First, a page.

Texas, like all other states in this great country, has the Beyond a Reasonable Doubt law. The way that I explain this concept to jurors is by telling them my own story dealing with this legal concept.
In law school I had to sit as a juror during a mock murder trial. At the end of the case, all of the other student jurors were talking and deciding on whether the defendant was guilty or not guilty. I thought that he might be guilty. I kept asking myself over and over again, “how sure do I have to be?” I was not positive that the guy committed the murder. I was pretty sure. Little did I know that soon this burden of proof would be a concept I would be explaining to juror after juror for the rest of my legal career.
How Sure do you have to be when you find someone guilty? You have to be sure beyond a reasonable doubt. This is how sure you have to be if you, as a juror, are going to convict another man or woman of a crime. It is the highest amount of “sure” that exists in the legal world. In order to explain how truly “sure” beyond a reasonable doubt means, defense attorneys use the below enclosed picture during trial (there are variations of this chart, but they all amount to the same basic concept):
With each step up the stair case of certainty, a person becomes more confident in the truth of the matter. If there is no evidence (the bottom stair), then a person has absolutely no idea. If there is a tiny bit of evidence, the person might have a vague clue. And, the steps go up from there. At the very top of the stair case is the word guilty. Only if you are sure beyond all reasonable doubts may you find a man guilty. If you have a doubt, and it is reasonable, the answer, my friends, is not guilty.
While this concept may seem dry on its face, it is the most important concept that exists in the legal land for criminal defendants and attorneys (arguably).
This beyond a reasonable doubt concept is called the burden of proof. If someone has a burden hanging over them, they have something heavy that they have to do. The State of Texas has the burden– the thing hanging over them that they have to do.
That is, the State has the burden to prove the case. The defense, conversely, does not have the burden to prove anything. The Defense does not have any burden to prove innocence. This Beyond a Reasonable Doubt law is a safeguard that our justice system has, which attempts to prevent innocent people from going to jail.
During a Trial, How Does Beyond a Reasonable Doubt Come into Play?
A. The Criminal Defense Attorney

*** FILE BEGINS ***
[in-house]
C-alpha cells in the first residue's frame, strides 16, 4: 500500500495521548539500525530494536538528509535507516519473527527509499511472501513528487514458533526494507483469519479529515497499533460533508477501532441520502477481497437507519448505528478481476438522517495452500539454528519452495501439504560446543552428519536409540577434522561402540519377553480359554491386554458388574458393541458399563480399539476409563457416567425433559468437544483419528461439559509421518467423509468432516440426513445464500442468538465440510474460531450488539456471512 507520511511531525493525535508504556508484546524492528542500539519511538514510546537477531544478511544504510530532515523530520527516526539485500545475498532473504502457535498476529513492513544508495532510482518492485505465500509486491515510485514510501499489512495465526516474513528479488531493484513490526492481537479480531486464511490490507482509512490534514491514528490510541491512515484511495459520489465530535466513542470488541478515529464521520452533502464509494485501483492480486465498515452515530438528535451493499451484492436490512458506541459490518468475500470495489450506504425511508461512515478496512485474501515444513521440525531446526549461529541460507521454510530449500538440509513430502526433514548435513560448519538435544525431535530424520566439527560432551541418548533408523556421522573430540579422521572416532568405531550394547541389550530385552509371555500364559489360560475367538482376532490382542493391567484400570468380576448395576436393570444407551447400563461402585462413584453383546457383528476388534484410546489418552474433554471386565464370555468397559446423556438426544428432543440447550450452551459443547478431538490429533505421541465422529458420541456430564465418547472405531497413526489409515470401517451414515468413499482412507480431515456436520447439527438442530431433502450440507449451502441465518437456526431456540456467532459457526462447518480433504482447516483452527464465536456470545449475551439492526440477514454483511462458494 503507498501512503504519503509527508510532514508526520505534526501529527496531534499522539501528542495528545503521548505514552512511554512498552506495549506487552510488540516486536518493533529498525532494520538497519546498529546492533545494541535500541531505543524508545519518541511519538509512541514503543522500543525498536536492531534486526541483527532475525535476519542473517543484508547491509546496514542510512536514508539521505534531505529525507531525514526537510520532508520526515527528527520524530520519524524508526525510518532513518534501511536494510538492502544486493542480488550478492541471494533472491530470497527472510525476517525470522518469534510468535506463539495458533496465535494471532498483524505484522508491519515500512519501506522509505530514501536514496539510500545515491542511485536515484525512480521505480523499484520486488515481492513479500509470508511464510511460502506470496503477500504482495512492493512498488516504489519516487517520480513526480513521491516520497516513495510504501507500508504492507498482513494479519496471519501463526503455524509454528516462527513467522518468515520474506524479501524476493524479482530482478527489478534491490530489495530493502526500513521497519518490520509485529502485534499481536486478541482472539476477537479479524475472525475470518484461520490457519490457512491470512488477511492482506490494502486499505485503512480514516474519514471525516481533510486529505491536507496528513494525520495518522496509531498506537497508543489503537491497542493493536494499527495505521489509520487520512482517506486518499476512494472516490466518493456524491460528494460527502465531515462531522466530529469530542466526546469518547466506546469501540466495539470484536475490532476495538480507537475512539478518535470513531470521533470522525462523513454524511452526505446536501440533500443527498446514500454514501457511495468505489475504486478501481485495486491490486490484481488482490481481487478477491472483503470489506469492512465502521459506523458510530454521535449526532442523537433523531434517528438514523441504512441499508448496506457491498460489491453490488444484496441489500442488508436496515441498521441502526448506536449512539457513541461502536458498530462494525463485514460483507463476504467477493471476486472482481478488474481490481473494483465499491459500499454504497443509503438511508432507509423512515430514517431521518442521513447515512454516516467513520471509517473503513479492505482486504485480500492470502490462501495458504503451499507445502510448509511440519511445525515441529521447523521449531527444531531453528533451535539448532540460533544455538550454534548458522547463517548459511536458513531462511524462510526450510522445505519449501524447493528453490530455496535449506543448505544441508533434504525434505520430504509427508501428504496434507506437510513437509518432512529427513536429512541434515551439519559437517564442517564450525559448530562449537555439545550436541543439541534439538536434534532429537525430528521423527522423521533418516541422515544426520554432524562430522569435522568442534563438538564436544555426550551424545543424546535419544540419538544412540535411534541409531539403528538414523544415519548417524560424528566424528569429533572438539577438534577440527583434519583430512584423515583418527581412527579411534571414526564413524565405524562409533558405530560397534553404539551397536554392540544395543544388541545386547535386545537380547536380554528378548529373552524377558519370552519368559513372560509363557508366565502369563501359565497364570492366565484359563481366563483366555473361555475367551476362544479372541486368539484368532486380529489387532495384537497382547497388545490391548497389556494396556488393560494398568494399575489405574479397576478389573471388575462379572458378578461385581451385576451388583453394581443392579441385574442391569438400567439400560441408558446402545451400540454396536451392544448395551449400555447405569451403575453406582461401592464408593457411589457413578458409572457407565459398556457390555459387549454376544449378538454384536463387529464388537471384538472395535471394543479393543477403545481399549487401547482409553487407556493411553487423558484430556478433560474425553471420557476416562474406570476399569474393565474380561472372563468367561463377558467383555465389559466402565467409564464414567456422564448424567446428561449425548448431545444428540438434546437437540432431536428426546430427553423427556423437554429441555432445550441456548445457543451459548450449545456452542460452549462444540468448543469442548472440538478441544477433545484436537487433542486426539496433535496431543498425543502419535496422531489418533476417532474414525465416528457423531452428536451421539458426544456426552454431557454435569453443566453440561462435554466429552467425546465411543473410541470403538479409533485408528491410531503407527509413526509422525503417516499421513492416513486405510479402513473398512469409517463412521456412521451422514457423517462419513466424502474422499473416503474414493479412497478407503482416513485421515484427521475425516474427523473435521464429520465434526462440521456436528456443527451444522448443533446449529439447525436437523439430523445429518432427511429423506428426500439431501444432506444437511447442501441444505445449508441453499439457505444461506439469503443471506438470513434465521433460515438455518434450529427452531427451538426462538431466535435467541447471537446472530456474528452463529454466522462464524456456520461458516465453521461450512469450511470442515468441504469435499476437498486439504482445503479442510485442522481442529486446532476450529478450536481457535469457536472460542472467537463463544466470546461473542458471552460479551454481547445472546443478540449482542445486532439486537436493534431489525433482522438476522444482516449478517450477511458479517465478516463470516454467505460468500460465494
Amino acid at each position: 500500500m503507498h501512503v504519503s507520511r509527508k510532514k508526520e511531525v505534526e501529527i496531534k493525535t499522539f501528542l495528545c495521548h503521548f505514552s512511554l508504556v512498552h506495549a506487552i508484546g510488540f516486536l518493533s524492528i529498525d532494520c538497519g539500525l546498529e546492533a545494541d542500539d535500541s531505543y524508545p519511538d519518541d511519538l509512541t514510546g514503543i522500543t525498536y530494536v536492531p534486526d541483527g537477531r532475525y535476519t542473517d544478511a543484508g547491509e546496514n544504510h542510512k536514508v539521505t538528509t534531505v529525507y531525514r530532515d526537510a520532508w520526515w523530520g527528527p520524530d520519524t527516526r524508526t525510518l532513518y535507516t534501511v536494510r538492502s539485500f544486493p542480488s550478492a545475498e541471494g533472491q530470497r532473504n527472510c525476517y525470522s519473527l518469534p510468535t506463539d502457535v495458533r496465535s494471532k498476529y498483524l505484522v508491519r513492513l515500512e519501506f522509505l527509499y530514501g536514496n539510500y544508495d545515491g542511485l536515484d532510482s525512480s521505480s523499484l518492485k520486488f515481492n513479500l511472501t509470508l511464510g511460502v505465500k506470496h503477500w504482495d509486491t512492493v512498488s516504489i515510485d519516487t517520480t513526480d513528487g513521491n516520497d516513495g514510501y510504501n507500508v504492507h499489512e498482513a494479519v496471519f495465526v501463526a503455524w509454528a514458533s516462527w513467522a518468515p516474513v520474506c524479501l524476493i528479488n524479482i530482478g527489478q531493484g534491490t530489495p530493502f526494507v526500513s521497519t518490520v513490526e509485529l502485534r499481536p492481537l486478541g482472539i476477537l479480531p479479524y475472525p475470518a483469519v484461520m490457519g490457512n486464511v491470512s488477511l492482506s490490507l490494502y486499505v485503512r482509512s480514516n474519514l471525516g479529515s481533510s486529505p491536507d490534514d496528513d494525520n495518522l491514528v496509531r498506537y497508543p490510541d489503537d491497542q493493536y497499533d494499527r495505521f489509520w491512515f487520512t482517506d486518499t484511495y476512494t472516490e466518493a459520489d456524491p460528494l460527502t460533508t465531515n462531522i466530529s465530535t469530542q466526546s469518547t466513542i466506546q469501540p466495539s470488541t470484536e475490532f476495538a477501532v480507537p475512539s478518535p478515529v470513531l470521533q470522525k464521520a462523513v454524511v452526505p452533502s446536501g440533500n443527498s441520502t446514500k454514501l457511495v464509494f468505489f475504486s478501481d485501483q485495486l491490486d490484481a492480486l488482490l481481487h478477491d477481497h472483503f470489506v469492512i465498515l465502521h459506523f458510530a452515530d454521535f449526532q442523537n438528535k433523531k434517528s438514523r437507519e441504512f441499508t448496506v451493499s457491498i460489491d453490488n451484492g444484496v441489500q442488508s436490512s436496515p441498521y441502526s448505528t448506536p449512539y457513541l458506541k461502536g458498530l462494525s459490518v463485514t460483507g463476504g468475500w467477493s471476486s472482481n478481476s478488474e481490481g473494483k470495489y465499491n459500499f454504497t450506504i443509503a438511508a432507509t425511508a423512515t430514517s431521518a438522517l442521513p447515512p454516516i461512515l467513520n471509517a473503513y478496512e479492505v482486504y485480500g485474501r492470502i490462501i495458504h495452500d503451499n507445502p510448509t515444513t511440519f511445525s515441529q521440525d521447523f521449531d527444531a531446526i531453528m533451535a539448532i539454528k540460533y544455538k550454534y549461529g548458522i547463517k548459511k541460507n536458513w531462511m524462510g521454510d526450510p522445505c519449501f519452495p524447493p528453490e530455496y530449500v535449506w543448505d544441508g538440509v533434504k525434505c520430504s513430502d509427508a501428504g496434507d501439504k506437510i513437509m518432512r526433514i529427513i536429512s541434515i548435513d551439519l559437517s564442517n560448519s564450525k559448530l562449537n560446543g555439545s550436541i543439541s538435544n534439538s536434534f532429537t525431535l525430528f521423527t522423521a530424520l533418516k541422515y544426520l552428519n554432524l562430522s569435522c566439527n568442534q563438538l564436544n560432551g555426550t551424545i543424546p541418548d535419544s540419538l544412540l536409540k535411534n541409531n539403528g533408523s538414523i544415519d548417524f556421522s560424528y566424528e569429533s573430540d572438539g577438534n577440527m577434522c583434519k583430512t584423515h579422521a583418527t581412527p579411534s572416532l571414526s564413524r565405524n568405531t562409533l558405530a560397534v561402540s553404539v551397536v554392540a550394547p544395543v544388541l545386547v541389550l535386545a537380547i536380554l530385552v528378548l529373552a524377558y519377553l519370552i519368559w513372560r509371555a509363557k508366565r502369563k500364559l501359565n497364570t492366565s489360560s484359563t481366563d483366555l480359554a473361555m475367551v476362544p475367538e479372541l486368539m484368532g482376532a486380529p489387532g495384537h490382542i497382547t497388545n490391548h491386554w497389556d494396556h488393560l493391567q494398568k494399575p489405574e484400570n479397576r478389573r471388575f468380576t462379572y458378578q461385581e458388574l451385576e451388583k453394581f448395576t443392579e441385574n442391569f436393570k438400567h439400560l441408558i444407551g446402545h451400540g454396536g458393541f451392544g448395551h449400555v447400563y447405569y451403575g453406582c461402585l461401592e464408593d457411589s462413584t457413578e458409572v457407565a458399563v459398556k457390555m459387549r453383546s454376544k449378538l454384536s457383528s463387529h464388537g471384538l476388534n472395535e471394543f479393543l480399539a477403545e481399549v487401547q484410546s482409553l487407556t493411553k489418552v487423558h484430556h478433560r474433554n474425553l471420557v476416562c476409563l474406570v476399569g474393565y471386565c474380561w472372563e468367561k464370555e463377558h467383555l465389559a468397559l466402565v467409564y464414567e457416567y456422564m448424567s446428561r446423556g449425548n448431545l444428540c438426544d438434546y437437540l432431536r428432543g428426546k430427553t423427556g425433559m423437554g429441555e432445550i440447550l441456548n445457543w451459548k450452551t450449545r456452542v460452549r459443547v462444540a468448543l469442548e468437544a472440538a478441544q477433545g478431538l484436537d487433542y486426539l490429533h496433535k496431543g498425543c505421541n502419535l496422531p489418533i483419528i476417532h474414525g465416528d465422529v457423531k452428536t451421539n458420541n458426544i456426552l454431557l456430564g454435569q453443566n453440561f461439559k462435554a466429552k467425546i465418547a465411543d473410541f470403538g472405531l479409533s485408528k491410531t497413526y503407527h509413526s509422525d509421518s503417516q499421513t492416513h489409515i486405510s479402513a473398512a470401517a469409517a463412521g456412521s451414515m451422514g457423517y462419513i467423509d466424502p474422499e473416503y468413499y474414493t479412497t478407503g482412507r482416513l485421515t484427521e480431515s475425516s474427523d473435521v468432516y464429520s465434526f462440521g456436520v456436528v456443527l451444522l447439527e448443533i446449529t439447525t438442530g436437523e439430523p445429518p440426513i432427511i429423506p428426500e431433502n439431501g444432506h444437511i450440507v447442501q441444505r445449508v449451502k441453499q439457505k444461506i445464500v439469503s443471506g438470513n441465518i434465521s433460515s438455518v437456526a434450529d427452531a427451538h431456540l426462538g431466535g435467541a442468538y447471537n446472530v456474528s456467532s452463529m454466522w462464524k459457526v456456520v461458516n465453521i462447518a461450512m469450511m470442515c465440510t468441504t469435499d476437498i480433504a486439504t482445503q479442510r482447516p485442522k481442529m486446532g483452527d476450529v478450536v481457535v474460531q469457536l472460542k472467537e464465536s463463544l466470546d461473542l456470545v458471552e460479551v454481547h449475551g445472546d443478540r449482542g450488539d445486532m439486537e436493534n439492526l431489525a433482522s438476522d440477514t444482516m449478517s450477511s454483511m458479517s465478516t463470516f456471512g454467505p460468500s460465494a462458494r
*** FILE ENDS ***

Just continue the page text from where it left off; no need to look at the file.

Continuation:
During a trial, the defense will explain the concept of beyond a reasonable doubt so that the jurors become educated about how sure they have to be to convict someone. The goal from the defense side is to try to make sure that jurors know that any reasonable doubt at all, means that by law, the defendant is not guilty. The goal for the defense is to make sure the jurors understand the importance of their job, and that they cannot convict someone on a hunch. A juror cannot convict someone merely because they look like a criminal.
B. The Prosecution
The prosecution attempts to do exactly the opposite type of explaining than that of the defense. If the prosecution could avoid the beyond a reasonable doubt lesson all together, it likely would. The beyond a reasonable doubt rule is an obstacle for the prosecution because it reminds the jurors that we are not to assume a man is guilty. The State has a big job to do. In order to minimize the affect of the law, the prosecution will state that there is no legal definition of beyond a reasonable doubt. They will remind the jurors that they do not have to be 100% sure or sure beyond all doubt. They will tell the jurors that the burden of proof beyond a reasonable doubt is met every single day. In saying this, they will give the jurors permission to find the defendant at hand guilty.
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Texas Law: Beyond a Reasonable Doubt
Sec. 2.01. PROOF BEYOND A REASONABLE DOUBT. All persons are presumed to be innocent and no person may be convicted of an offense unless each element of the offense is proved beyond a reasonable doubt. The fact that he has been arrested, confined, or indicted for, or otherwise charged with, the offense gives rise to no inference of guilt at his trial. Acts 1973, 63rd Leg., p. 883, ch. 399, Sec. 1, eff. Jan. 1, 1974. Amended by Acts 1993, 73rd Leg., ch. 900, Sec. 1.01, eff. Sept. 1, 1994.
Resources on “Beyond a Reasonable Doubt”
History on the Beyond a Reasonable Doubt Burden of Proof